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Posted 30 Jun 2015
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C#.NET: Overriding the basic functionality of IComparable<T> and IComparer<T> interfaces to sort custom collections of data using Enumerable.OrderBy<TSource,TKey> aggregate method.

, 30 Jun 2015
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The following article describes how to implement sorting of custom non-generic collections by overriding the functionality of the generic IComparable<T> and IComparer<T> interfaces used by the LINQ’s Enumerable.OrderBy<TSource, TKey> clause aggregate method.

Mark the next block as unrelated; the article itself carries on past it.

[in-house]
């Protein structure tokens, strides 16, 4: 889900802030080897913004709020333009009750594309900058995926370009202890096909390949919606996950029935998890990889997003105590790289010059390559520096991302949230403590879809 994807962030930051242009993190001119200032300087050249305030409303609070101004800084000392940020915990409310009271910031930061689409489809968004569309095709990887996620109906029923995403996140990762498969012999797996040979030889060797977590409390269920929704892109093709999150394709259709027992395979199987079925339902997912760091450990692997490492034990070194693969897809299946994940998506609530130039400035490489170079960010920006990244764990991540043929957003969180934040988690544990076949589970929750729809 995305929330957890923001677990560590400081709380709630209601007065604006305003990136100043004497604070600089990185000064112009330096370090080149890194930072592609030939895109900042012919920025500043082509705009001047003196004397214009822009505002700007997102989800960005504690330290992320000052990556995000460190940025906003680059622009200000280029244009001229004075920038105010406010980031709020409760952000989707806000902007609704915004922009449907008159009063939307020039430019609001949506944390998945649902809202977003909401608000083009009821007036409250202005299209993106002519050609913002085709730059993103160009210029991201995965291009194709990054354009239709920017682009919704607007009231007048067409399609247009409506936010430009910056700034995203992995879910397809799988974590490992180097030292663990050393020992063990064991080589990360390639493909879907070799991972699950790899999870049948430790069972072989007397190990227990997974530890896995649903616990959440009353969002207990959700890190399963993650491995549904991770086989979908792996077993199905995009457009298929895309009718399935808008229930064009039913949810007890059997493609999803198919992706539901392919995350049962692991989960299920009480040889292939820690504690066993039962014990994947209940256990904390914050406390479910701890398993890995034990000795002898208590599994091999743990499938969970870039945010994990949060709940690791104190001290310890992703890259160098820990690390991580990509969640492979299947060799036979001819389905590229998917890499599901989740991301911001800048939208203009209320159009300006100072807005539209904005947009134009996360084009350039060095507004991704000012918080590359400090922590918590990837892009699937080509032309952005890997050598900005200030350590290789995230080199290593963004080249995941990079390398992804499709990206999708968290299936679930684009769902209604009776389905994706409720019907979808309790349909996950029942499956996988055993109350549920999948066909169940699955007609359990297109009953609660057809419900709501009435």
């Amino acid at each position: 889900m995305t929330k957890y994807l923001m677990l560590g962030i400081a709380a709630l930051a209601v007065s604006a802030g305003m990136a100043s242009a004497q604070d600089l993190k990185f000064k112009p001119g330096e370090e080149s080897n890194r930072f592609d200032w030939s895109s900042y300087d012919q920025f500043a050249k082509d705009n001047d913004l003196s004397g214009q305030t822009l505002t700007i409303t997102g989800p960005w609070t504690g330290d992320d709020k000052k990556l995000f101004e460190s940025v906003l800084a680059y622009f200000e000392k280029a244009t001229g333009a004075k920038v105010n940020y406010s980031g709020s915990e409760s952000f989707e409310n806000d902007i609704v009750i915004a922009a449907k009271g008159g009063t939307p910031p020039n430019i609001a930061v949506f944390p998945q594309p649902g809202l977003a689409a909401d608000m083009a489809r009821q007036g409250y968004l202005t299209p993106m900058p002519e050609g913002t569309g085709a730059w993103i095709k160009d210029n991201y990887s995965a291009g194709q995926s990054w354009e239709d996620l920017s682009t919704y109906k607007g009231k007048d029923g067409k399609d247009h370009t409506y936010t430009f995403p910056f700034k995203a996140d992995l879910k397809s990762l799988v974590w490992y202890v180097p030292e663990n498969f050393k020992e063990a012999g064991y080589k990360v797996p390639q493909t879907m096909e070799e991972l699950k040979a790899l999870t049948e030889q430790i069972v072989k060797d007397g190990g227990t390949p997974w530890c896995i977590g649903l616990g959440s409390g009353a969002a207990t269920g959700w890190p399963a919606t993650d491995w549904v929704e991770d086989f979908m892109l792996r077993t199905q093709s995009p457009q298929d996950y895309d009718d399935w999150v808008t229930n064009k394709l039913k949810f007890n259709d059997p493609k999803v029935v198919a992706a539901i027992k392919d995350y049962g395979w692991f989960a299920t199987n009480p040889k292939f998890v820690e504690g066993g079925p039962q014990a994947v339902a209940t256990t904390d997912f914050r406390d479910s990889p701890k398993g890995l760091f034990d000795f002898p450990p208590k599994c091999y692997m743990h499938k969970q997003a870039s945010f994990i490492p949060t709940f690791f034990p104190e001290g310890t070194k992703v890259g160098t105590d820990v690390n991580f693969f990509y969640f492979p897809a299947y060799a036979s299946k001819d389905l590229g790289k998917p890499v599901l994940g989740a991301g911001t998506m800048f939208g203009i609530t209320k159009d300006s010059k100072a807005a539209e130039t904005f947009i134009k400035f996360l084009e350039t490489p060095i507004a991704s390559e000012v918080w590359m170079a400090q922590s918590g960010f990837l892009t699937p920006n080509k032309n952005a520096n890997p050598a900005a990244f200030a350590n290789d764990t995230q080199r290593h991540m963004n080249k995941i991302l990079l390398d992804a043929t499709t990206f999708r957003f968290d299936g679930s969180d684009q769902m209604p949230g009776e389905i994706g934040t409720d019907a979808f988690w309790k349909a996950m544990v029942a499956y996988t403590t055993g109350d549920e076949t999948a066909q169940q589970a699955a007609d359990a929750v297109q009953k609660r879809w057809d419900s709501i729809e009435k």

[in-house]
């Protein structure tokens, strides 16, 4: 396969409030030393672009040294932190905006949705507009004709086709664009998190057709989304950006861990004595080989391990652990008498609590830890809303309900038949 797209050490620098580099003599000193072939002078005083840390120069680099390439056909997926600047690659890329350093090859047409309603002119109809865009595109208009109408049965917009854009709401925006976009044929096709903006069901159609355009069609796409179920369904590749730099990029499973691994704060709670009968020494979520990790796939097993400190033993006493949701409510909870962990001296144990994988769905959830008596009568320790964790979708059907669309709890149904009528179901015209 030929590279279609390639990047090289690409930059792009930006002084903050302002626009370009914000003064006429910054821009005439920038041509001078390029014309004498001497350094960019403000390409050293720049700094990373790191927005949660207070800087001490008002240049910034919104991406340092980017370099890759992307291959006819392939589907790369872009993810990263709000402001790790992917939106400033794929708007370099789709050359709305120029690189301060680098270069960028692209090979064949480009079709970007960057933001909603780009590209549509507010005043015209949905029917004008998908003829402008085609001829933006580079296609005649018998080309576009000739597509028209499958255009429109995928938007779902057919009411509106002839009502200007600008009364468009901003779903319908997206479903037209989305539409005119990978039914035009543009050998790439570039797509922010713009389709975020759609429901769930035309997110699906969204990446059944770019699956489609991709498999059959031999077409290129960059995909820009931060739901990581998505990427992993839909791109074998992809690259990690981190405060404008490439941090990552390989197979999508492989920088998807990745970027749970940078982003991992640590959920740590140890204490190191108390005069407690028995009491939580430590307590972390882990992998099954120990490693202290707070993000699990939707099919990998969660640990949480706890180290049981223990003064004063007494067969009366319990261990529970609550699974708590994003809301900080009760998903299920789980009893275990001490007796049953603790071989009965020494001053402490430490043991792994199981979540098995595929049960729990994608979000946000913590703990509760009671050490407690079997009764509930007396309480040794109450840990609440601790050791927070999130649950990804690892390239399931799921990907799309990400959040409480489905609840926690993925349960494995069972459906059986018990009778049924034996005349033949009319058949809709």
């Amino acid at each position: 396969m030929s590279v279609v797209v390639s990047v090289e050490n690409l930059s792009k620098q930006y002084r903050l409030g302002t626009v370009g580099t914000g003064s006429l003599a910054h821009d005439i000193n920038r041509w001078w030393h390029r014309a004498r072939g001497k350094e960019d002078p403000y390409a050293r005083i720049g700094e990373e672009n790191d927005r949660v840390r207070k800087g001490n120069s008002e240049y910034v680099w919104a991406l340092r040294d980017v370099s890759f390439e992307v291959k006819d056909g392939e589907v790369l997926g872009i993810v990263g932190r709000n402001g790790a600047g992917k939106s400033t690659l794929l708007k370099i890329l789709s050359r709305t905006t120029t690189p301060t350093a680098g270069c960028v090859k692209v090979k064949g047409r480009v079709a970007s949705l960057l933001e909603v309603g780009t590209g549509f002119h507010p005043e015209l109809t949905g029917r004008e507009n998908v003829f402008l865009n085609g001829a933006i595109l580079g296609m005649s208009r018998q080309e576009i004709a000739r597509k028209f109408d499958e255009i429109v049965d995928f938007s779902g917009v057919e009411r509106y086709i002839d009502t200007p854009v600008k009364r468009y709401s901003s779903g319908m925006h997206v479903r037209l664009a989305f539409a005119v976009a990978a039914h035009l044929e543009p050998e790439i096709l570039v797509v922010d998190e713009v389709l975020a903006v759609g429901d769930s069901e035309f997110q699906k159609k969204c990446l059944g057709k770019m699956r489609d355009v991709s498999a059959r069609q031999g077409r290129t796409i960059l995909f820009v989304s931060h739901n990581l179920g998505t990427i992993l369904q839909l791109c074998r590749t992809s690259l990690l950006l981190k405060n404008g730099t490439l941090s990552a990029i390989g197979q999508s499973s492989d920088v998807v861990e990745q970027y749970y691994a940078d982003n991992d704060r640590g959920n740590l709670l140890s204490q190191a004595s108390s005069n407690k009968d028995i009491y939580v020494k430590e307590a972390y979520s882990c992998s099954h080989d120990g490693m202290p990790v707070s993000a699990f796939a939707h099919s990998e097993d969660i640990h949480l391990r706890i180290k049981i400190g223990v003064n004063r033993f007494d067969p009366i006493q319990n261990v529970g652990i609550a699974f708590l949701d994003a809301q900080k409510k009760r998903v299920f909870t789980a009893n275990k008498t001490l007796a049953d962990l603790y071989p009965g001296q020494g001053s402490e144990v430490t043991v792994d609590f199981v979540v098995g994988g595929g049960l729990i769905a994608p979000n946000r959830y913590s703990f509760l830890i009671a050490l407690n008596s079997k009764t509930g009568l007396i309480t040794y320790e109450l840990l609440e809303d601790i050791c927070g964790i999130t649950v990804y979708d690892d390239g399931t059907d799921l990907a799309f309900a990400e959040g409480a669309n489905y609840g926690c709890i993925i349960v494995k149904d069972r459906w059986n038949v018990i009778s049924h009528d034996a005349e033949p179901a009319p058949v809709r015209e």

Whenever codding in C#.NET, we're implementing custom collections to store multiple related data object items of the same custom data type, as well as either providing the functionality that allows to manipulate those data objects items specific to their certain data type. In C# programming we also are using the generic features of the Microsoft .NET Framework and other language extensions, such LINQ, that, in turn, are allowing to manipulate the data items stored within the generic collections of data by using the LINQ query and aggregation methods. Unfortunately, these features are typically only used along with the generic collections of data such as List<T>, ArrayList, Stack<T>, etc. The following article describes the aproach that makes it possible to provide the extended functionality to the LINQ queries and aggregation methods when used to manipulate the items of a custom user-defined data type, stored within the custom non-generic collection of data implemented.